Shepley, E., Lensink, J., Leruste, H. et al. 2020. The effect of free-stall versus strawyard housing and access to pasture on dairy cow locomotor activity and time budget. Applied Animal Behaviour Science 224, 104928.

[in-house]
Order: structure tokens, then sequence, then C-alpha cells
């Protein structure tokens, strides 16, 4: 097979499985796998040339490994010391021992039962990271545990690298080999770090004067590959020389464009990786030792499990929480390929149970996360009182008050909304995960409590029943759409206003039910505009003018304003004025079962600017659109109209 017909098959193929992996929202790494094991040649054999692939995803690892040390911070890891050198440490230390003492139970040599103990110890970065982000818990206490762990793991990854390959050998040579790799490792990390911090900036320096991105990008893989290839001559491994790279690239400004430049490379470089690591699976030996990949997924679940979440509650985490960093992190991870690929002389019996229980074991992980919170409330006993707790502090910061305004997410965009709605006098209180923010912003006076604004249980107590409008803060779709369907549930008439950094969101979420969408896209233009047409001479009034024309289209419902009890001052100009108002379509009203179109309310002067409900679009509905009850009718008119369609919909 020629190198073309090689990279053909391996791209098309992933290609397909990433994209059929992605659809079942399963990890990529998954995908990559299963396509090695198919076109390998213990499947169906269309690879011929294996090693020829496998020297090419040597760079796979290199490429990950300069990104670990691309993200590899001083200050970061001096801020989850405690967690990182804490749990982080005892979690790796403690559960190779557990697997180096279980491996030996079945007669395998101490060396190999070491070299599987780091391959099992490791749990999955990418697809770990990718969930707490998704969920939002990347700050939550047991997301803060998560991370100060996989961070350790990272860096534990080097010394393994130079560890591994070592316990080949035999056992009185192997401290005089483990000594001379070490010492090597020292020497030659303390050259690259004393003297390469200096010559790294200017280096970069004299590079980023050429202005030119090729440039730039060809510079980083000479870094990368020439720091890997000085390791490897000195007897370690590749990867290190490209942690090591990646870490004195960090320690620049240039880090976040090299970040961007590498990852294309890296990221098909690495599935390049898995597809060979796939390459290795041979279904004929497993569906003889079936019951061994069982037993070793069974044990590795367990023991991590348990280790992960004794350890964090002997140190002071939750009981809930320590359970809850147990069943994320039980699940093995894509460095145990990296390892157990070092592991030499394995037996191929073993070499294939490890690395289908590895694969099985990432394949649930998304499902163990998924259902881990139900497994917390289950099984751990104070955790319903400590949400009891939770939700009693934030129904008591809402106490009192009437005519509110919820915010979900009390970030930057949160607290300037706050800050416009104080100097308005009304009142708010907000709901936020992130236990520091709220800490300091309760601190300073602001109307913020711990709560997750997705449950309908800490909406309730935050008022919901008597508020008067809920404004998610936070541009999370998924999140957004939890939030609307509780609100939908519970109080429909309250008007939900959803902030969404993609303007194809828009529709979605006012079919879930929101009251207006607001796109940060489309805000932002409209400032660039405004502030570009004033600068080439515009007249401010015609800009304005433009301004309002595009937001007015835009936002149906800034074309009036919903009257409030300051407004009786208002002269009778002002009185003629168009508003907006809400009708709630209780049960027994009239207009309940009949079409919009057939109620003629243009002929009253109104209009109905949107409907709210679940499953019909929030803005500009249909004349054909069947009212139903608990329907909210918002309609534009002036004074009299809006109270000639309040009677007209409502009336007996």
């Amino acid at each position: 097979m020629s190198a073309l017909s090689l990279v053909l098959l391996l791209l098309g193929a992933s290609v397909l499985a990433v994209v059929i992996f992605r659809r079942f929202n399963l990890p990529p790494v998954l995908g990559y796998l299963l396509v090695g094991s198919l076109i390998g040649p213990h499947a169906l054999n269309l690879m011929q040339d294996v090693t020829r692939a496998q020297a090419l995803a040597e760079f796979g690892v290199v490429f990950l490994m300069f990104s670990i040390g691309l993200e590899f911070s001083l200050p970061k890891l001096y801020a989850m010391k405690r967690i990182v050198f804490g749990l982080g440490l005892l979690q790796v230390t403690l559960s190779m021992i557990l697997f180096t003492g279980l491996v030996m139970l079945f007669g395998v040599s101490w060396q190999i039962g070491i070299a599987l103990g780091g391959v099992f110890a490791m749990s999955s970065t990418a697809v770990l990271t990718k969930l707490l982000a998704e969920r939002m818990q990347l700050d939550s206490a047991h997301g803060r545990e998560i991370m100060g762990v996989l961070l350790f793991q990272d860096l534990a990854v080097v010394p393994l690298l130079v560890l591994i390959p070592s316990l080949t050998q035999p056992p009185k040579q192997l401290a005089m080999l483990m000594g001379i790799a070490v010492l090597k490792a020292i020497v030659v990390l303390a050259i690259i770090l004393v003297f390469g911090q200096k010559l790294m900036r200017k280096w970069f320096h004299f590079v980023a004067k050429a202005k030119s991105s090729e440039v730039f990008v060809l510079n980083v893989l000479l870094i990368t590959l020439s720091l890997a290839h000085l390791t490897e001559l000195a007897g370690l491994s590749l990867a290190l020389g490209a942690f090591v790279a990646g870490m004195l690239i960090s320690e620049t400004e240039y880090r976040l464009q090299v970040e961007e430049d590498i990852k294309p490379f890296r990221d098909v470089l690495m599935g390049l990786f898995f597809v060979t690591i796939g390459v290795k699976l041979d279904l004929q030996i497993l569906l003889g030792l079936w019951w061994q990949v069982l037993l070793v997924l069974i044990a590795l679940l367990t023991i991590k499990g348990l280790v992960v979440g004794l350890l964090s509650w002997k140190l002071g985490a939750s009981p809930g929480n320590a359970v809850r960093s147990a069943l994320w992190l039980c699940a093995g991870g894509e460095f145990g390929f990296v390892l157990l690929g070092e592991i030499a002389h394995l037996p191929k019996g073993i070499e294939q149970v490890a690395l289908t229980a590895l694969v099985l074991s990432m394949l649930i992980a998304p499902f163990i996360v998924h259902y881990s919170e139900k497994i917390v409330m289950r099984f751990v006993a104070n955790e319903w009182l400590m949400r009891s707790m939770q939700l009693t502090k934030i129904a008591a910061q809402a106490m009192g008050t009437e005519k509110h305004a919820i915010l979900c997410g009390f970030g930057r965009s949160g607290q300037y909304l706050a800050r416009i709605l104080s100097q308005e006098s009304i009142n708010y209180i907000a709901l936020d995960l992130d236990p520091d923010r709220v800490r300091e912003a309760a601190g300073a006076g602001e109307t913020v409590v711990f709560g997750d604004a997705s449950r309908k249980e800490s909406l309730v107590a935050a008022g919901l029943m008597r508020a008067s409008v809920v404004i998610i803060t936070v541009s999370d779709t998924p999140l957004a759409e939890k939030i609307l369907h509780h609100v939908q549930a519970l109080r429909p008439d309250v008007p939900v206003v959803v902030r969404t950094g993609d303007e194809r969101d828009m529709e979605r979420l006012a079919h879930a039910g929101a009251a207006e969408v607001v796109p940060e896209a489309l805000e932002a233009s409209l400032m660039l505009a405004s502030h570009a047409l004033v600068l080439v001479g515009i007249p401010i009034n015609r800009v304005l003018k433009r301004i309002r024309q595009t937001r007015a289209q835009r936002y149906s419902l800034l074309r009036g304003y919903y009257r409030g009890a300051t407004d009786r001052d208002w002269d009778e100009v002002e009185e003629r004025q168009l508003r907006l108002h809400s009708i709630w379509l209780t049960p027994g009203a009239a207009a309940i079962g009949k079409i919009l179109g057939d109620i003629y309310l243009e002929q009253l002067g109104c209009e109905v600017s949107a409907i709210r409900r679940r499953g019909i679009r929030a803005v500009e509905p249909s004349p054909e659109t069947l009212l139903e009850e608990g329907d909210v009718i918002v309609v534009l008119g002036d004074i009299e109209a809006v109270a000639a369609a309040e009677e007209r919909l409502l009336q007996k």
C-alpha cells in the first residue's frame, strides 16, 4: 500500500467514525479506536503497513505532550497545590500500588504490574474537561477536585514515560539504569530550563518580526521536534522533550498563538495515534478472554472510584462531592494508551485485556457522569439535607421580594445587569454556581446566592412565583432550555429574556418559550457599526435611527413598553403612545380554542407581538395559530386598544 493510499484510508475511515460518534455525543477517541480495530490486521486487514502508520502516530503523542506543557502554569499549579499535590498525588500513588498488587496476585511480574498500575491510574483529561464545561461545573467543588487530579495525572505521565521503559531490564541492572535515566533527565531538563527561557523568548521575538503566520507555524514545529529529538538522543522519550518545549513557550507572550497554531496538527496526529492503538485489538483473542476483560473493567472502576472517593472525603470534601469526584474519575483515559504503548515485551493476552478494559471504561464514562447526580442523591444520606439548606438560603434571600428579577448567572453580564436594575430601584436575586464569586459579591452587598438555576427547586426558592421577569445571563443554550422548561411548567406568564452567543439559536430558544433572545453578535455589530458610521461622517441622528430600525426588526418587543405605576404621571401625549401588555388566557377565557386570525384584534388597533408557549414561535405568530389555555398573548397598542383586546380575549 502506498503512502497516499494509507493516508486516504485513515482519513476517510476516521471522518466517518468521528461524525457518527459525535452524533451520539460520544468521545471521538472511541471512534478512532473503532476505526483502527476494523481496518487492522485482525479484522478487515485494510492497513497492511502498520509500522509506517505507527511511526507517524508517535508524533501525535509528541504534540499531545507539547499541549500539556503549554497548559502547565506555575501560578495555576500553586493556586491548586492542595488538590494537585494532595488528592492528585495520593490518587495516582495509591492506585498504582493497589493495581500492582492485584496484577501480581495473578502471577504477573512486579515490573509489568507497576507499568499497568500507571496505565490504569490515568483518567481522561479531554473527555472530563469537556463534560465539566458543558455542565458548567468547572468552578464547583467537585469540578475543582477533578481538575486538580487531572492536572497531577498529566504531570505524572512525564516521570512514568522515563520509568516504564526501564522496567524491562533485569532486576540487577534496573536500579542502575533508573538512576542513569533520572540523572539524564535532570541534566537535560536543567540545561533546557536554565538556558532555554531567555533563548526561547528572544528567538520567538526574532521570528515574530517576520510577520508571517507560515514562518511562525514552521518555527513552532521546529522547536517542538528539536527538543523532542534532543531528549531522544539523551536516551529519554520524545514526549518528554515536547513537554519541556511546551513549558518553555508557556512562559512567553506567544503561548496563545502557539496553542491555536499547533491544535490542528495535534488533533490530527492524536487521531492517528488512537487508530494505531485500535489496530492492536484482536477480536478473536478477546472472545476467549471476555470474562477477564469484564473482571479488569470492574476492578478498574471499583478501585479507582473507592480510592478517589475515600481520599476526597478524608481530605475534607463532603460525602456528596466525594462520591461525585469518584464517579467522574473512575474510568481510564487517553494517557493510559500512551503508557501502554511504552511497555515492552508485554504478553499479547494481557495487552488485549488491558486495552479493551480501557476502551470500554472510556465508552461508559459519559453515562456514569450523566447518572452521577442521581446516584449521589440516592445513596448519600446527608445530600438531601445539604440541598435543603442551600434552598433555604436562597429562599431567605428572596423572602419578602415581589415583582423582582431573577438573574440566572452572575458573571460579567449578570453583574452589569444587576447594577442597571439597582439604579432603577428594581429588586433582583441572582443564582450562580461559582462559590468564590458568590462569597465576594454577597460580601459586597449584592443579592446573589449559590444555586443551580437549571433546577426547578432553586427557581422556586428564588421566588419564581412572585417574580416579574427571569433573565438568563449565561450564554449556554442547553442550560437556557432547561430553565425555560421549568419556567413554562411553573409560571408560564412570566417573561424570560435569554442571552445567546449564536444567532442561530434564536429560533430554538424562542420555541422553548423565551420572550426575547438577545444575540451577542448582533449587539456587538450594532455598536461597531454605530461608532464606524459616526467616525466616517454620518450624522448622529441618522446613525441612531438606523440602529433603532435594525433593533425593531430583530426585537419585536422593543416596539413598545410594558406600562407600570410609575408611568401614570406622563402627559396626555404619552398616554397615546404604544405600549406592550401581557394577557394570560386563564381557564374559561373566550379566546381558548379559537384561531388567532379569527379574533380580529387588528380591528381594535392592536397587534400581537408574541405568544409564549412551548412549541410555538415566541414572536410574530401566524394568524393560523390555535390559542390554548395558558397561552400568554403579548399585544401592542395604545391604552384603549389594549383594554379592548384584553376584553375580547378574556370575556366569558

Dairy housing systems can have major implications on how freely cows move within their environment and how fully they can express their behavioral repertoire, impacting overall welfare. To ensure housing systems are meeting the needs of the dairy cow, more information is needed on the best method of loose-housing for dairy cows. The objectives of this study were to 1) determine whether cows express different locomotor activity, lying behaviors, and time budgets when housed in two different housing types (strawyard - SY vs. free-stall - FS) that provide similar space and 2) measure whether similar locomotor activity and time budgets are expressed in a SY and FS under winter confinement versus under summer conditions with outdoor access. Twenty-four cows were randomly allocated into six groups (n = 4 per group), balanced for parity and DIM. Groups were subjected to the FS and SY housing treatments for one week each in a crossover design, with each treatment applied three weeks apart. The same design and procedure was repeated twice: at the end of the winter housing period and at the start of summer after a 6-week grazing period. Locomotor activity and lying data was collected by pedometers and live observation of cow behavior were carried out 2x/wk for 2 h/observation period. The findings revealed no difference in number of steps between treatments or seasons. In summer, more visits to pasture was positively correlated with a higher number of steps in both the FS (r = 0.59, p < 0.01) and SY (r = 0.59, p < 0.01). There was no difference in lying time, but SY cows had more daily lying bouts during summer than FS cows (10.7 vs 9.2 bouts, P < 0.001). Maintenance and locomotor behaviors were not affected by housing treatment, but SY cows tended to socialize more than FS cows in winter (1.7 vs 0.7 %, P = 0.06). Fewer environmental obstructions in the SY may have facilitated expression of non-maintenance behaviors as well ease of lying and rising, thus increasing lying bouts. Cows that were most active indoors accessed pasture more often, suggesting that these cows had a greater motivation to move. While SY may have benefited over FS housing regarding lying bouts and socialization during winter confinement, further research is needed to determine if these housing options are meeting all cows’ movement and activity needs.